We definitely don’t require that all of our women compete, but I do encourage it, I think that competing is an aspect of BJJ that needs to be addressed, there is no way to duplicate the feeling of a tournament: the adrenaline; the excited nerves, learning how to win or lose admirably, and the feeling of conquering something outside of the norm.
That said, I try to encourage anyone who wants to compete to do it according to their timeline, based on their desire and trust of BJJ, forcing someone who isn’t ready isn’t worth a win.
6. How do you keep the girls motivated to keep training? Is it hard to get new girls to stick with it?
We seem to motivate each other, we want to train, and more importantly, we want to train together, so we show up.
I think about half the girls that try it, stick with it but even if they’re not doing BJJ they still stay on our team, we also do Thai, and we have a smaller MMA team, so just because they’re not in gis doesn’t mean they’re not on the team, once we know you we are pretty hard to shake!
7. What are the plans for 2012 for your personally and for the team?
We trying to expand our competition experience, 3 of the girls and I are going to Pans at the end of March, Tyra Leigh Parker is our first professional MMA fighter, she’ll be fighting in May, we have a bunch of girls going to IKF (kickboxing competition) in Florida this summer, I am planning on going to no-gi Pans in October and Worlds in June! All of that in addition to the local BJJ tournaments and fights that come along.
8. This is what the team members had to say about Laura!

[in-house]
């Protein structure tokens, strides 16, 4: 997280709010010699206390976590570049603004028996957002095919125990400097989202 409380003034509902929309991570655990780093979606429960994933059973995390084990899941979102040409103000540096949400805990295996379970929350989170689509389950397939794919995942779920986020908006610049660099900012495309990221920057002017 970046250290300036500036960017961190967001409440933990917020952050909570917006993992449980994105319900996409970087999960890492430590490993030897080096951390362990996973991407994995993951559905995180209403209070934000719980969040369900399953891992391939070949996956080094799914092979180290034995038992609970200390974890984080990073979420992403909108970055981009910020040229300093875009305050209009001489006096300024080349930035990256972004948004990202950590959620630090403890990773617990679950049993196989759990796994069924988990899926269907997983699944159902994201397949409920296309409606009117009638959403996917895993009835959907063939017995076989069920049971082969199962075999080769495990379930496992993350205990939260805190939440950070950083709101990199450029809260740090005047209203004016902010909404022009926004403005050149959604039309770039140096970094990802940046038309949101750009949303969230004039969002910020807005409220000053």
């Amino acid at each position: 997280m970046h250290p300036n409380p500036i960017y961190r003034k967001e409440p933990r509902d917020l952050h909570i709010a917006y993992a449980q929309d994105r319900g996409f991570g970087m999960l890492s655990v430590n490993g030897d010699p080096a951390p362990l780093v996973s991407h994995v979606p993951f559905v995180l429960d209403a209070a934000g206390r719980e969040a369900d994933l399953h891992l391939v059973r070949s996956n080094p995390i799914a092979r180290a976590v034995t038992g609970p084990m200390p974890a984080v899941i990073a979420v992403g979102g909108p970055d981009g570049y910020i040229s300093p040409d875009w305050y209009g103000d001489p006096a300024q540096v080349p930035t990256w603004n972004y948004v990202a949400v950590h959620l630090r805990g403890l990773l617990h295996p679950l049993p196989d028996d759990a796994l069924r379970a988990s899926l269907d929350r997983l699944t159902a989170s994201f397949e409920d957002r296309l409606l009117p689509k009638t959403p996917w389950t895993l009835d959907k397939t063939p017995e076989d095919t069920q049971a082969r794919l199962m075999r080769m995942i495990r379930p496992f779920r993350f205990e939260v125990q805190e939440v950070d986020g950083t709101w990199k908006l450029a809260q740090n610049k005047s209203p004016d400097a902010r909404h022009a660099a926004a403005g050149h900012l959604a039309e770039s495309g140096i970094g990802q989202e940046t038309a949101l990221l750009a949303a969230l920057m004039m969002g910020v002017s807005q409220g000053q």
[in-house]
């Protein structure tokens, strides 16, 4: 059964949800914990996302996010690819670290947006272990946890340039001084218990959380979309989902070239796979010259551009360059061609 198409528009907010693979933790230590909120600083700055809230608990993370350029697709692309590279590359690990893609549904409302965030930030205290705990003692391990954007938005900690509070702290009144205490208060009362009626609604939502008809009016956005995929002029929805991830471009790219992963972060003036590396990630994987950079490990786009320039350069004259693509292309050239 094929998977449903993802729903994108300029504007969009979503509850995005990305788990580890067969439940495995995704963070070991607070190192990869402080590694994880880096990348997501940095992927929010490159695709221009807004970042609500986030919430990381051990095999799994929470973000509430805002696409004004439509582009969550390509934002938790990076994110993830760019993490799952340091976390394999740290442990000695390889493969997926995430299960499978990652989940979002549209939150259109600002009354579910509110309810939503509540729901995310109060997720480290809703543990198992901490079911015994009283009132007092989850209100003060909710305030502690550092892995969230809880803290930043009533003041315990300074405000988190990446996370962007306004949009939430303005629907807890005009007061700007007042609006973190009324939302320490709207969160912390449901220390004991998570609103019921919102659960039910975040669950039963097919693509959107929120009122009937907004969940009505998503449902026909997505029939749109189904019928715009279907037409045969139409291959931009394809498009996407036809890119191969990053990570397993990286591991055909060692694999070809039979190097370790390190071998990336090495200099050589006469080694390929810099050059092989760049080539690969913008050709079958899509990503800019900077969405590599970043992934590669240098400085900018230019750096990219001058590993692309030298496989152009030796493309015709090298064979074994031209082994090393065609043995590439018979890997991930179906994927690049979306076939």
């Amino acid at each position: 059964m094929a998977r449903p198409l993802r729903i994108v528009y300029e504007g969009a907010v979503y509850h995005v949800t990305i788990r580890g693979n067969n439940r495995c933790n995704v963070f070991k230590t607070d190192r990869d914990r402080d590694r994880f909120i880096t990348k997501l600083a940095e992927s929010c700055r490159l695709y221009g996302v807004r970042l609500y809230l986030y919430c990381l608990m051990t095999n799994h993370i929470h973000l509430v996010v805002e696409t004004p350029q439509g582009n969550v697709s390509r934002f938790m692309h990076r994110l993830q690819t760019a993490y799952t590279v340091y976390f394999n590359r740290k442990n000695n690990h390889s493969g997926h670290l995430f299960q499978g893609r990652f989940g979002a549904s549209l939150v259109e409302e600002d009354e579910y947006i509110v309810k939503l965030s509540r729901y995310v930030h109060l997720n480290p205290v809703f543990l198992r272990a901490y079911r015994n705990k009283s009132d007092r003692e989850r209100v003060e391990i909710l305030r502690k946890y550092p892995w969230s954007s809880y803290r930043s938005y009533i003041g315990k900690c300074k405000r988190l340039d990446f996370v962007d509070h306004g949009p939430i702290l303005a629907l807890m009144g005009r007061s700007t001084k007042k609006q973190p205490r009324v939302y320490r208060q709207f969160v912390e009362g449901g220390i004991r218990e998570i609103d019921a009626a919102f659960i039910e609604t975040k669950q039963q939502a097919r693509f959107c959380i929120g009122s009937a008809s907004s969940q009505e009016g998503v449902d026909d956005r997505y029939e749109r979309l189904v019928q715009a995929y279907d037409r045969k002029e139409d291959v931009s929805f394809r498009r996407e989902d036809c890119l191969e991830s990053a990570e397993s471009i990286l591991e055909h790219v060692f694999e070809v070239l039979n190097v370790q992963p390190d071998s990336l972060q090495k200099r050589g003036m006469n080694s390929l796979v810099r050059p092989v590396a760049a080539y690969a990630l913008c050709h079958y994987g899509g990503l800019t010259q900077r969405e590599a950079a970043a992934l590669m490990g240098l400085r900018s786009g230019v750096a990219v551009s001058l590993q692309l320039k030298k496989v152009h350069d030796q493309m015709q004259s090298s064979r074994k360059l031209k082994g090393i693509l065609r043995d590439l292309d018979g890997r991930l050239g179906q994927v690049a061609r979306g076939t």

Laura Hart challenges my endurance and pushes me to the limits consistently. She is an amazing coach who encourages me to do my best and kicks my ass when I’m not giving it my all. I consider it a privilege to learn from her. She is not just a coach. She is a friend to everyone she meets, one of the most caring coaches I know.
Laura Hart is one of the most dedicated Jiu Jitsu players I have ever had the pleasure to know. As a woman, a mother and a provider, Laura has never had it easy, but her persistence and love of our sport has kept her focused on her training for all these years and her dedication has brought her from being one of the only women competitors at our school to being the coach of a highly competitive women’s team.
I for one am extremely proud to have Laura as a teammate, friend and employee. The KnuckleUp Fitness BJJ program is better for having her and she is an inspiration to many.
Monica Osorio Hyatt
I was very intrigued but intimidated to try out Jiu Jitsu, Laura encouraged and introduced me to it. In class you can feel how much she wants to share her knowledge. I have seen her train for years, at times with pain and frustration but her determination to improve her technique and her passion for this sport seems to always come on top. I am very grateful that she leads the women’s team and look forward to learning from her.
I am very grateful to be on the same team as Laura Hart. I thank her for helping me understand and appreciate BJJ. I was super frustrated at the beginning but Laura was there to help guide me. If I wanted to drill or had a competition coming up, she would make the time to meet me and explain step by step for me. Regardless of what was happening in her life, she would show up and help me. She loves BJJ and it is very obvious when she starts speaking about it. She lights up and smiles a lot! Not only is Laura a very tough, strong and determined person, she is a very technical purple belt and I feel blessed I get to train with her. She is an awesome coach, mother, friend, and teammate. I am lucky to have her in my life and I can’t wait for the day she receives her black belt.